The Laughter of Black Men

POOR correspondent - Posted on 06 July 2010

Tony Robles/PNN
Saturday, September 5, 2009;

It’s one of the most beautiful sounds, maybe the most beautiful sound I’ve ever heard. You go through life working jobs and navigating through the nonsense and the real and sometimes the lines separating them are so blurred that you can’t tell one from the other. A great writer once said, “Men have ways of showing their petty biases and prejudices”. One doesn’t have to be a great writer to draw that conclusion.

I sit at work (and occasionally stand) and I hear the other officers (I work as a security guard) talk about black people—mostly black men. They say, I saw this black guy the other day and he did this and that and that and this. I listen to how the words black guys roll off their tongues and onto the floor. I watch the way they spit on the ground.

This one fellow with whom I share a common employer talked about how a black guy came into the supermarket that he’s hired to guard…just the other day…and got offended and belligerent when asked to produce his receipt. I asked the guy if the customers at Safeway in the Marina are asked to produce their receipts. He didn’t have an answer. I could tell that it got him thinking but in the time it took to bat the lash on one’s eye, it was back to “I saw this black guy and he…”

I listen and know that black guy is code for nigger. I figured that my co-worker would know this, being ½-Raza. But somewhere along the way this got lost; somehow the dirt from the hands of his ancestors that carved life into the faces of mountains, that planted and fed a civilization disappeared in the wind that set the colonizer’s boats sail. Towards the end of our shift he offered to buy me a tall café mocha (and showing much class, asked me if I preferred white or regular mocha).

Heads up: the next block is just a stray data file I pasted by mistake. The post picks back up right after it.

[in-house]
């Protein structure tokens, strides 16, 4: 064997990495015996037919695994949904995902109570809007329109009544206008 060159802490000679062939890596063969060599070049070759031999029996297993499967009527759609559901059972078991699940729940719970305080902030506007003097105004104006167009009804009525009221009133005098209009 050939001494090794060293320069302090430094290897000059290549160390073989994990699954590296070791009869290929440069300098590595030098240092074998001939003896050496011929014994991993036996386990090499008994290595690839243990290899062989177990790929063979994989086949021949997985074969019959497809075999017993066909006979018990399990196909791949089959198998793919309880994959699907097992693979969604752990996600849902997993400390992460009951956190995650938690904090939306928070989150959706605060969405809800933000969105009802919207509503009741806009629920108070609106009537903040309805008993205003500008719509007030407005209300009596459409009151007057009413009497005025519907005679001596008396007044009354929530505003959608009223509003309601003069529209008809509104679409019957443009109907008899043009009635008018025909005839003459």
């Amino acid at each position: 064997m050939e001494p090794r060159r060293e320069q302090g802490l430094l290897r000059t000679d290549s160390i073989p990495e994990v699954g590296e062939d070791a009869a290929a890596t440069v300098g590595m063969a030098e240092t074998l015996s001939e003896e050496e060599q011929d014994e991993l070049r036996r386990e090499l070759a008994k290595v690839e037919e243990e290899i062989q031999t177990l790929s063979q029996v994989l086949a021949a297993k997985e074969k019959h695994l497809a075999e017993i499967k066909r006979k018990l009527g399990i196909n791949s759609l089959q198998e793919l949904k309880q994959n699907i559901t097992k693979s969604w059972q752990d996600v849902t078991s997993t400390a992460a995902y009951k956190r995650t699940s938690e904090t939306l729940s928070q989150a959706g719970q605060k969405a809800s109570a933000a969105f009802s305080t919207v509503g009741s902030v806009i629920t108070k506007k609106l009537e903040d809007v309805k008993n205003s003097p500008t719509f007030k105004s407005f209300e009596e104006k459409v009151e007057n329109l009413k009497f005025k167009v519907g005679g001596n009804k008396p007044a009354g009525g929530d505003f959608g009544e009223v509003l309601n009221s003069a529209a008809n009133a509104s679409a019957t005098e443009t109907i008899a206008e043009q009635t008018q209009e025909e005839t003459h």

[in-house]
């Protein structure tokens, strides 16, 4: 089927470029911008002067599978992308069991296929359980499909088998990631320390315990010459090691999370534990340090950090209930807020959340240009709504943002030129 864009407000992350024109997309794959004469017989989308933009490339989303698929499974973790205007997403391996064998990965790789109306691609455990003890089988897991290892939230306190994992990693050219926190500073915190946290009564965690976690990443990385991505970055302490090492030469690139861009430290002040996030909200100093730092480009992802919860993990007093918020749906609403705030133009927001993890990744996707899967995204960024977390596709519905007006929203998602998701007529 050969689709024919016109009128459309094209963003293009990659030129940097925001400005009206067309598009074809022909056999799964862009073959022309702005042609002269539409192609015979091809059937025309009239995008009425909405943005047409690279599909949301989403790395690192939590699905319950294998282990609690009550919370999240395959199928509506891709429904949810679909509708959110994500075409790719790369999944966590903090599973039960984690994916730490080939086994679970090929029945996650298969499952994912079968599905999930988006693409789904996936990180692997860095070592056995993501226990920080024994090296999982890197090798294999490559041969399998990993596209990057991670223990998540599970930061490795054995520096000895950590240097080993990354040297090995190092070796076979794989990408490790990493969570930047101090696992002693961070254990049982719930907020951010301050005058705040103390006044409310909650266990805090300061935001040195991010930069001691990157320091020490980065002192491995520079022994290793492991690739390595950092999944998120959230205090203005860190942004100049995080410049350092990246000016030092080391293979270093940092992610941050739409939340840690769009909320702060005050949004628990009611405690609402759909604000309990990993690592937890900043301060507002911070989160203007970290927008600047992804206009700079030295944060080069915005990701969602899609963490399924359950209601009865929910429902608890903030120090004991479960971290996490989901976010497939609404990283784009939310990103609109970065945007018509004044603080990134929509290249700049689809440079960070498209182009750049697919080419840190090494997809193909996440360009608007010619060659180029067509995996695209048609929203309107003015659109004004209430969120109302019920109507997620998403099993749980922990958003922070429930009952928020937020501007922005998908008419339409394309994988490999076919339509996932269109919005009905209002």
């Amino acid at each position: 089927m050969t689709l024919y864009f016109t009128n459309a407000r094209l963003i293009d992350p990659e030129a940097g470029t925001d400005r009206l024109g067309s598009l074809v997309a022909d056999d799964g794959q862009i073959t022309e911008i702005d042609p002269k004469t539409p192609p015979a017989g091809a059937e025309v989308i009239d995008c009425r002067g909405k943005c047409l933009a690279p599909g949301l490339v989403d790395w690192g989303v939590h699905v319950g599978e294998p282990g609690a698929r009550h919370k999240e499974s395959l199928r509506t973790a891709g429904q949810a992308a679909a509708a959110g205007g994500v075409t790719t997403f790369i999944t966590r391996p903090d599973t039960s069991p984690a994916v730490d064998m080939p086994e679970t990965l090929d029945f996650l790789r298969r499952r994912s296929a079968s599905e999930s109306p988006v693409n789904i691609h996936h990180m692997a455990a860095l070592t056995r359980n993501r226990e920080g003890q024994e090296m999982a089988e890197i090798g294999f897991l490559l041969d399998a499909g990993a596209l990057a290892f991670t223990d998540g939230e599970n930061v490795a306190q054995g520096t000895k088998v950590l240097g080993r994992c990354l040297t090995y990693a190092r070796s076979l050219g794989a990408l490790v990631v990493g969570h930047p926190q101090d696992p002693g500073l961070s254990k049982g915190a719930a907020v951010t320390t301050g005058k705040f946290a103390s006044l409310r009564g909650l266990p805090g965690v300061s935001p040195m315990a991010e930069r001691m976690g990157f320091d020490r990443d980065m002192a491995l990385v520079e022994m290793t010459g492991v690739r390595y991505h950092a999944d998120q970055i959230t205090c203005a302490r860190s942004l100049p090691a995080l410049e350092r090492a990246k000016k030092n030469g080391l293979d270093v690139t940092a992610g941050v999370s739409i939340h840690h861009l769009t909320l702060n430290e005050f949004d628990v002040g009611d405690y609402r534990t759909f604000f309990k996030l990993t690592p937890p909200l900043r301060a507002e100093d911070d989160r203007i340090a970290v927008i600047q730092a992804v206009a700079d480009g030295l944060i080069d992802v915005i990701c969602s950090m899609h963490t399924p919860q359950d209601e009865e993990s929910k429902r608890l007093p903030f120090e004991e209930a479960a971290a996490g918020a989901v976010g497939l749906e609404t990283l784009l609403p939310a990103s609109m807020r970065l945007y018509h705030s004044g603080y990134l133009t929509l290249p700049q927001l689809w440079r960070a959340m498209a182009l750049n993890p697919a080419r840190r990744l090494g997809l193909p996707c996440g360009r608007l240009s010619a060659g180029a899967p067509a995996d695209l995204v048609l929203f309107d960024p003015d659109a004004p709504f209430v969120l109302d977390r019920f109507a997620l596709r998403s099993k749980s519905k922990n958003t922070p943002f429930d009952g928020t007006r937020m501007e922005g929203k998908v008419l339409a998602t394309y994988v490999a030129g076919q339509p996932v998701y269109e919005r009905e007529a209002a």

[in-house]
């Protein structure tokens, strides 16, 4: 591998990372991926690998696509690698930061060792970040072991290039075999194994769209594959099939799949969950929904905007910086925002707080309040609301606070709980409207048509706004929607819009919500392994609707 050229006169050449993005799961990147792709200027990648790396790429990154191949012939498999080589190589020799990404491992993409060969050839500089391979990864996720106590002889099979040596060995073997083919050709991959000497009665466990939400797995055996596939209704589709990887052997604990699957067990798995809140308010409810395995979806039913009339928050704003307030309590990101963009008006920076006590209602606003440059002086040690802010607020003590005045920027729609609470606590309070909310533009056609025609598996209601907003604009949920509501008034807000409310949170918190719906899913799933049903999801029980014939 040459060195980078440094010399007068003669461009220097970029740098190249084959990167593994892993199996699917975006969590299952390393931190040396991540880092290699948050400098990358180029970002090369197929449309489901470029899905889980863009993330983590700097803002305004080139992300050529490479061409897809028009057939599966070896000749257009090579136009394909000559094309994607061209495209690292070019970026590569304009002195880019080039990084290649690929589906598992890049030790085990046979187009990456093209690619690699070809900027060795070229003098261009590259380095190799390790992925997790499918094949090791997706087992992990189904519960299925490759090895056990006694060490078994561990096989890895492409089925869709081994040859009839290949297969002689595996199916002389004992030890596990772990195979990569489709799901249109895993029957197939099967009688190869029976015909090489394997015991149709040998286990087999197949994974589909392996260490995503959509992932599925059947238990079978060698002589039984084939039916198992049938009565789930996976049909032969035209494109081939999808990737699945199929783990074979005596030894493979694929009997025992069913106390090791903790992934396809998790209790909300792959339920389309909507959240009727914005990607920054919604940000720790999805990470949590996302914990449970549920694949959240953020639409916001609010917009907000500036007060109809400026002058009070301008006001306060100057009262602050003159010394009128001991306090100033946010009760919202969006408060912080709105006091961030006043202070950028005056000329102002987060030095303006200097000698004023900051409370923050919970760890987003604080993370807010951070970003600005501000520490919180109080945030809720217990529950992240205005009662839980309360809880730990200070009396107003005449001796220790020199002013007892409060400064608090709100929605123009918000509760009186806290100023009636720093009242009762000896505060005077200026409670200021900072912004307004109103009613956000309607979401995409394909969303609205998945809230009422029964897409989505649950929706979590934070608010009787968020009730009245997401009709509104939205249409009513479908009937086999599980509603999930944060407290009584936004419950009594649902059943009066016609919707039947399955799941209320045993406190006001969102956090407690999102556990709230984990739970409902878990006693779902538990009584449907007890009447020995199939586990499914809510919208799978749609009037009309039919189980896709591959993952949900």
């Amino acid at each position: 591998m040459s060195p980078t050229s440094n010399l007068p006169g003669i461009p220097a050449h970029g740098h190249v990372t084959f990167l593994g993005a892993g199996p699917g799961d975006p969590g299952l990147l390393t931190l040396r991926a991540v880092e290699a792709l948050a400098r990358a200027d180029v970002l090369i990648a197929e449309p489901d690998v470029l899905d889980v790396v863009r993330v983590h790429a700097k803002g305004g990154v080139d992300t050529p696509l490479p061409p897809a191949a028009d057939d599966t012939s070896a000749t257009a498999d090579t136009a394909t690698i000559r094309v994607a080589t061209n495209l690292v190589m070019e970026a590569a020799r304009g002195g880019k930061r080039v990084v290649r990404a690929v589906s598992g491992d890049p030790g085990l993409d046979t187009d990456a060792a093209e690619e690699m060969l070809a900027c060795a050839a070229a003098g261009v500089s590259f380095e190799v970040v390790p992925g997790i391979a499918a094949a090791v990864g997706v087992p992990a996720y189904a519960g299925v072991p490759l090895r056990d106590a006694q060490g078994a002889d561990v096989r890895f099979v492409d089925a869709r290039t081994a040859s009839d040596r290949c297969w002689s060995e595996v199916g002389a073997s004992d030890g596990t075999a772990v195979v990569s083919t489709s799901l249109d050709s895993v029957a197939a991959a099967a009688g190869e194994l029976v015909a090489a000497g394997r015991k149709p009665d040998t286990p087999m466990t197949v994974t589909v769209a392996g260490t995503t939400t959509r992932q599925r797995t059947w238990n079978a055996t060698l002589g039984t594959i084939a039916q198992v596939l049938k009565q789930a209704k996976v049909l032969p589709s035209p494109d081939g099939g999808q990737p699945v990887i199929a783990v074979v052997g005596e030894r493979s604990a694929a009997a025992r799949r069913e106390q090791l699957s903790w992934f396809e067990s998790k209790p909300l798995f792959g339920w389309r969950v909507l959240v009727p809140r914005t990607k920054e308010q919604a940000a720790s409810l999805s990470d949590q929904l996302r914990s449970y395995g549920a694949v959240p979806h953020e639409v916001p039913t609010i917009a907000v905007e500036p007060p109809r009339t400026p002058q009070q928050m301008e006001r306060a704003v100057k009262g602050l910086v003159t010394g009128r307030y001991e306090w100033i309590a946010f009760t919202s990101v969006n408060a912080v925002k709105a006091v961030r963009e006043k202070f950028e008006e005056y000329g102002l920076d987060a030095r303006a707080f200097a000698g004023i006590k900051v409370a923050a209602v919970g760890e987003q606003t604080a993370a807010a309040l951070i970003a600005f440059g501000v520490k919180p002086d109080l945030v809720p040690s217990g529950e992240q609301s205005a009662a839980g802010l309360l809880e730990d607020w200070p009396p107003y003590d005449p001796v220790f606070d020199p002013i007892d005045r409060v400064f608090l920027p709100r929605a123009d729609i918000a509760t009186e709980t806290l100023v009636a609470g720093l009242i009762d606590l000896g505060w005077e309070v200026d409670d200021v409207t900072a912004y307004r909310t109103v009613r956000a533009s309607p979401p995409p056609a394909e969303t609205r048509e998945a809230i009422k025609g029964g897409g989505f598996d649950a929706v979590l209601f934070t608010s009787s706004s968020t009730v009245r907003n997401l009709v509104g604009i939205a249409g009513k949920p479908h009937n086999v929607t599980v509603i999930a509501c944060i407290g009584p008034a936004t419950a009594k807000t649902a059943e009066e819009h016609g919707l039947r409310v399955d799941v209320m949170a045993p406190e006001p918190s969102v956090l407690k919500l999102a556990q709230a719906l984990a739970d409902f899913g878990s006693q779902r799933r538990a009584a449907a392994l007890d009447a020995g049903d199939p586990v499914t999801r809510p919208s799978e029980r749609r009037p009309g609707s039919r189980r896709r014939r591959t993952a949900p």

When I was growing up, there were no black guys, only brothers. My father was Filipino and the blood in his veins was black, like soy sauce rivers that the Issei and Nisei saw on their way to the concentration camps. I used to hear the laughter of the brothers in my dad’s room listening to records—Miles, Smokey, The Temps—and drinking Ripple. I would sit and listen behind that old fashioned wooden door with the dark brown shellac that separated my father’s room from mine, and the laughter of black men would hit the walls and shatter the glass and rise like the tide on the most beautiful Sunday morning. It was life, it was the flow, it was love and tragedy and music and poetry and everything I ever needed to know—the sound of their laughter.

And I see brothers who are suffering, been through it all. Ask them for their receipt? They’ve paid with their lives, their hearts, their tears many times over. I say, ask them for their laughter. Ask them to tell a story that will bring the laughter from their mouths and the sun and the world to its knees. Give me their laughter. Give me the beautiful laughter of black men



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